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What is required in terms of mass drug administration to interrupt the transmission of schistosome parasites in regions of endemic infection?

Overview of attention for article published in Parasites & Vectors, October 2015
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  • Above-average Attention Score compared to outputs of the same age (55th percentile)
  • Above-average Attention Score compared to outputs of the same age and source (59th percentile)

Mentioned by

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4 tweeters

Citations

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29 Dimensions

Readers on

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67 Mendeley
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Title
What is required in terms of mass drug administration to interrupt the transmission of schistosome parasites in regions of endemic infection?
Published in
Parasites & Vectors, October 2015
DOI 10.1186/s13071-015-1157-y
Pubmed ID
Authors

RM Anderson, HC Turner, SH Farrell, Jie Yang, JE Truscott

Abstract

Schistosomiasis is endemic in 54 countries, but has one of the lowest coverages by mass drug administration of all helminth diseases. However, with increasing drug availability through donation, the World Health Organisation has set a goal of increasing coverage to 75 % of at-risk children in endemic countries and elimination in some regions. In this paper, we assess the impact on schistosomiasis of the WHO goals in terms of control and elimination. We use an age-structured deterministic model of schistosome transmission in a human community and the effect of mass drug administration. The model is fitted to baseline data from a longitudinal re-infection study in Kenya and validated against the subsequent re-infection data. We examine the impact on host worm burden of the current treatment trend, extrapolated to meet the WHO goals, and its sensitivity to uncertainty in important parameters. We assess the feasibility of achieving elimination. Model results show that the current treatment trend, extrapolated to the WHO goals, is able to greatly reduce host worm burdens. If coverage is continued at the same level beyond 2020, elimination is possible for low to moderate transmission settings, where transmission intensity is defined by the basic reproduction number, R0. Low levels of adult coverage have a significant impact on worm burden in all settings. Model validation against the re-infection survey demonstrates that the age-structured model is able to match post-treatment data well in terms of egg output, but that some details of re-infection among school children and young adults are not currently well represented. Our work suggests that the current WHO treatment goals should be successful in bringing about a major reduction in schistosome infection in treated communities. If continued over a 15 year period, they are likely to result in elimination, at least in areas with lower transmission.

Twitter Demographics

The data shown below were collected from the profiles of 4 tweeters who shared this research output. Click here to find out more about how the information was compiled.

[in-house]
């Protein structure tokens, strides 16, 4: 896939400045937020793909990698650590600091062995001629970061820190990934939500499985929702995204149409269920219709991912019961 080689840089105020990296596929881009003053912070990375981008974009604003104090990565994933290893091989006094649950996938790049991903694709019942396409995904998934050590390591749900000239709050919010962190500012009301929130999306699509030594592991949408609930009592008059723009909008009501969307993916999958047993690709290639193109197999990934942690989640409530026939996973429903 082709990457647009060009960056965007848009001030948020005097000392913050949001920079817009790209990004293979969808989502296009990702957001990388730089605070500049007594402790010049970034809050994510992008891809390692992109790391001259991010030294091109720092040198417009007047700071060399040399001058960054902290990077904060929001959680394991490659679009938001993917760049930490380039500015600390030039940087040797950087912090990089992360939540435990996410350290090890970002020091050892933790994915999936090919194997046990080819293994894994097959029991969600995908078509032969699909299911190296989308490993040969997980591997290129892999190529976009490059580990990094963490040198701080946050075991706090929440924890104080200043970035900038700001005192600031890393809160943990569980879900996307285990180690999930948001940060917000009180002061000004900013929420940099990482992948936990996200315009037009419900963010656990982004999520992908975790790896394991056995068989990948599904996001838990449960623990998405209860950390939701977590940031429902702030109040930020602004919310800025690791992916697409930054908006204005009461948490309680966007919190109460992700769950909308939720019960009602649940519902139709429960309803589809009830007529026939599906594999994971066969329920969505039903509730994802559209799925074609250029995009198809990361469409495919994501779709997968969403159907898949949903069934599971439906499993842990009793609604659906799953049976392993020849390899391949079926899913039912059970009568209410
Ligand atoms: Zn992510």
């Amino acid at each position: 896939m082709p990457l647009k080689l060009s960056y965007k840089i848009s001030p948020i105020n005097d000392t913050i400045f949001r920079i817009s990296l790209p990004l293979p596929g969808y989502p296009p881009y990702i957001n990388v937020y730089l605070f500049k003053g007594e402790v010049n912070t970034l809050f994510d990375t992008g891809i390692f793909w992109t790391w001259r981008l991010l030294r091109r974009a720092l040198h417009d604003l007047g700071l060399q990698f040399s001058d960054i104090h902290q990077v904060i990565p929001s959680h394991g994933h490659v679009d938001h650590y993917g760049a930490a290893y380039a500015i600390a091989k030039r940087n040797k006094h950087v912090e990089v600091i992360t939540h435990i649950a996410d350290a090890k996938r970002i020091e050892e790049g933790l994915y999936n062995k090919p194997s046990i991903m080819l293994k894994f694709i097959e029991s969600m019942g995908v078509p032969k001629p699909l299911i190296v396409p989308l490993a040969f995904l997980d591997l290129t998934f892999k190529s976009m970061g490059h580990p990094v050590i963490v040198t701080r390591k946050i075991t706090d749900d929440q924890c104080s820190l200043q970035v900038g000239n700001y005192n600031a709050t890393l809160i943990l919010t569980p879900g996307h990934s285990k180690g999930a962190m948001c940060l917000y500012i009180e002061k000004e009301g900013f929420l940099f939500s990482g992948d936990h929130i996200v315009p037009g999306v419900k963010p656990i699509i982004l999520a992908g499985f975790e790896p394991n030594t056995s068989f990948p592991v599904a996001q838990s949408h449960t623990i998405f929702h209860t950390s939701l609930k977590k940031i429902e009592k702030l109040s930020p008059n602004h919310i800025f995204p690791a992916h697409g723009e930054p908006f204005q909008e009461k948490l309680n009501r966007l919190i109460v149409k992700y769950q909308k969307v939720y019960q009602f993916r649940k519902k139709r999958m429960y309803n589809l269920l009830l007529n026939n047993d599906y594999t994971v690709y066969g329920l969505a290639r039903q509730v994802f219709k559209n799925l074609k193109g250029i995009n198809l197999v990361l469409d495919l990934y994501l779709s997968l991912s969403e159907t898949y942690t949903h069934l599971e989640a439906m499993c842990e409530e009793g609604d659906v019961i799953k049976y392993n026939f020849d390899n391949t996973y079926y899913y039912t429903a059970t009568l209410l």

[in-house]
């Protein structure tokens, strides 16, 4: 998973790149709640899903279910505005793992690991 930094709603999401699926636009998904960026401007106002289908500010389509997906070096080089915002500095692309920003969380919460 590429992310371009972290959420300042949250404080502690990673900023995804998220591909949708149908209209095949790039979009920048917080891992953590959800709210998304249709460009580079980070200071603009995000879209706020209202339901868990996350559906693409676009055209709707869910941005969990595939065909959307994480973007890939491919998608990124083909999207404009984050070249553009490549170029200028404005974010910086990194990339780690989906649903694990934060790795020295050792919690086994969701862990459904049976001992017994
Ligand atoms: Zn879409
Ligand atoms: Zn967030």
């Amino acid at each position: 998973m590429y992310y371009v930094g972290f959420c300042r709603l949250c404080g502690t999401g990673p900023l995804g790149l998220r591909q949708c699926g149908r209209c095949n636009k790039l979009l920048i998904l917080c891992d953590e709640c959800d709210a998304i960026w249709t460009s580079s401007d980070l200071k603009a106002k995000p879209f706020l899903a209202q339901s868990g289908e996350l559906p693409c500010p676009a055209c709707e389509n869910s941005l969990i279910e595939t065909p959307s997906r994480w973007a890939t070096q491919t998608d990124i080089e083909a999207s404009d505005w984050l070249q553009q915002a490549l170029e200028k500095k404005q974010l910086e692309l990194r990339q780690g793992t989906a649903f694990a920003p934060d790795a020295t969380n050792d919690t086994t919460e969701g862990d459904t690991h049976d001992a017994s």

Mendeley readers

The data shown below were compiled from readership statistics for 67 Mendeley readers of this research output. Click here to see the associated Mendeley record.

Geographical breakdown

Country Count As %
United Kingdom 1 1%
Unknown 66 99%

Demographic breakdown

Readers by professional status Count As %
Student > Ph. D. Student 13 19%
Researcher 13 19%
Student > Master 11 16%
Unspecified 8 12%
Student > Postgraduate 6 9%
Other 16 24%
Readers by discipline Count As %
Medicine and Dentistry 20 30%
Unspecified 14 21%
Agricultural and Biological Sciences 12 18%
Immunology and Microbiology 5 7%
Nursing and Health Professions 5 7%
Other 11 16%

Attention Score in Context

This research output has an Altmetric Attention Score of 2. This is our high-level measure of the quality and quantity of online attention that it has received. This Attention Score, as well as the ranking and number of research outputs shown below, was calculated when the research output was last mentioned on 24 October 2015.
All research outputs
#7,454,228
of 13,237,907 outputs
Outputs from Parasites & Vectors
#1,495
of 3,510 outputs
Outputs of similar age
#120,704
of 281,361 outputs
Outputs of similar age from Parasites & Vectors
#157
of 417 outputs
Altmetric has tracked 13,237,907 research outputs across all sources so far. This one is in the 42nd percentile – i.e., 42% of other outputs scored the same or lower than it.
So far Altmetric has tracked 3,510 research outputs from this source. They receive a mean Attention Score of 4.5. This one has gotten more attention than average, scoring higher than 53% of its peers.
Older research outputs will score higher simply because they've had more time to accumulate mentions. To account for age we can compare this Altmetric Attention Score to the 281,361 tracked outputs that were published within six weeks on either side of this one in any source. This one has gotten more attention than average, scoring higher than 55% of its contemporaries.
We're also able to compare this research output to 417 others from the same source and published within six weeks on either side of this one. This one has gotten more attention than average, scoring higher than 59% of its contemporaries.